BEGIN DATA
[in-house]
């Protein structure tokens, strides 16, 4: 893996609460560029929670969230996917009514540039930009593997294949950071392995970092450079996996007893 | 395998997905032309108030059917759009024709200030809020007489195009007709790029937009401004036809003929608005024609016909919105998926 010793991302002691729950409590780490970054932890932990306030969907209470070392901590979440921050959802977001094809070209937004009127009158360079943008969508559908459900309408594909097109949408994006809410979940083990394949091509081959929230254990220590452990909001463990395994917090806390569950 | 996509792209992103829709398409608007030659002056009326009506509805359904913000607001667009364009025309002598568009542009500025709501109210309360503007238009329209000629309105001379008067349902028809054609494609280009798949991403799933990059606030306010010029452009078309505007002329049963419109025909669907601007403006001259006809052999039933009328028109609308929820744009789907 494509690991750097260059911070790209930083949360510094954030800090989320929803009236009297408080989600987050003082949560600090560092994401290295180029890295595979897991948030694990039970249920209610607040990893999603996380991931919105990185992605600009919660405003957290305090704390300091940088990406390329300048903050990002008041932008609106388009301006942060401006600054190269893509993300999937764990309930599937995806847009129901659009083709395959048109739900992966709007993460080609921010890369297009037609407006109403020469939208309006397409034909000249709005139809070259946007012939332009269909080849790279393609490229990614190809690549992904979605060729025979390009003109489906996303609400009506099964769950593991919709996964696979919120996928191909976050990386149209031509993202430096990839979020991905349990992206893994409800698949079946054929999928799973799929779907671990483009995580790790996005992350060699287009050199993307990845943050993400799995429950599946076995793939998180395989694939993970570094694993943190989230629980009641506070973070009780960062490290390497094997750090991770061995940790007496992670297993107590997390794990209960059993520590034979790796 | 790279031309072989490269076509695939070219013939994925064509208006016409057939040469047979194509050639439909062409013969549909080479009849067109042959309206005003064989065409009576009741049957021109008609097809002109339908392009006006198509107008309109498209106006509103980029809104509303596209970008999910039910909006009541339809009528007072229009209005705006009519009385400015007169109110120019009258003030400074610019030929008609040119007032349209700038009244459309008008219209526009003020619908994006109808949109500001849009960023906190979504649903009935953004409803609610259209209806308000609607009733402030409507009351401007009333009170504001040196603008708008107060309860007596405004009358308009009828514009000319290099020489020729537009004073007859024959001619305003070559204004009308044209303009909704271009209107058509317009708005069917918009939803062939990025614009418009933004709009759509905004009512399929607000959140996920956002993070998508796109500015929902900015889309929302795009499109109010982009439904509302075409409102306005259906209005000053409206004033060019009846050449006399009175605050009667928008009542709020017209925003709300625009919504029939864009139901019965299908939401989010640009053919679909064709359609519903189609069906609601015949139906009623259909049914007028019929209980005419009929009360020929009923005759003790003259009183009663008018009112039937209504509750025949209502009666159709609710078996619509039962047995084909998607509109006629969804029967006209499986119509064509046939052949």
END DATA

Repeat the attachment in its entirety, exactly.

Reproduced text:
[in-house]
């Protein structure tokens, strides 16, 4: 893996609460560029929670969230996917009514540039930009593997294949950071392995970092450079996996007893 | 395998997905032309108030059917759009024709200030809020007489195009007709790029937009401004036809003929608005024609016909919105998926 010793991302002691729950409590780490970054932890932990306030969907209470070392901590979440921050959802977001094809070209937004009127009158360079943008969508559908459900309408594909097109949408994006809410979940083990394949091509081959929230254990220590452990909001463990395994917090806390569950 | 996509792209992103829709398409608007030659002056009326009506509805359904913000607001667009364009025309002598568009542009500025709501109210309360503007238009329209000629309105001379008067349902028809054609494609280009798949991403799933990059606030306010010029452009078309505007002329049963419109025909669907601007403006001259006809052999039933009328028109609308929820744009789907 494509690991750097260059911070790209930083949360510094954030800090989320929803009236009297408080989600987050003082949560600090560092994401290295180029890295595979897991948030694990039970249920209610607040990893999603996380991931919105990185992605600009919660405003957290305090704390300091940088990406390329300048903050990002008041932008609106388009301006942060401006600054190269893509993300999937764990309930599937995806847009129901659009083709395959048109739900992966709007993460080609921010890369297009037609407006109403020469939208309006397409034909000249709005139809070259946007012939332009269909080849790279393609490229990614190809690549992904979605060729025979390009003109489906996303609400009506099964769950593991919709996964696979919120996928191909976050990386149209031509993202430096990839979020991905349990992206893994409800698949079946054929999928799973799929779907671990483009995580790790996005992350060699287009050199993307990845943050993400799995429950599946076995793939998180395989694939993970570094694993943190989230629980009641506070973070009780960062490290390497094997750090991770061995940790007496992670297993107590997390794990209960059993520590034979790796 | 790279031309072989490269076509695939070219013939994925064509208006016409057939040469047979194509050639439909062409013969549909080479009849067109042959309206005003064989065409009576009741049957021109008609097809002109339908392009006006198509107008309109498209106006509103980029809104509303596209970008999910039910909006009541339809009528007072229009209005705006009519009385400015007169109110120019009258003030400074610019030929008609040119007032349209700038009244459309008008219209526009003020619908994006109808949109500001849009960023906190979504649903009935953004409803609610259209209806308000609607009733402030409507009351401007009333009170504001040196603008708008107060309860007596405004009358308009009828514009000319290099020489020729537009004073007859024959001619305003070559204004009308044209303009909704271009209107058509317009708005069917918009939803062939990025614009418009933004709009759509905004009512399929607000959140996920956002993070998508796109500015929902900015889309929302795009499109109010982009439904509302075409409102306005259906209005000053409206004033060019009846050449006399009175605050009667928008009542709020017209925003709300625009919504029939864009139901019965299908939401989010640009053919679909064709359609519903189609069906609601015949139906009623259909049914007028019929209980005419009929009360020929009923005759003790003259009183009663008018009112039937209504509750025949209502009666159709609710078996619509039962047995084909998607509109006629969804029967006209499986119509064509046939052949």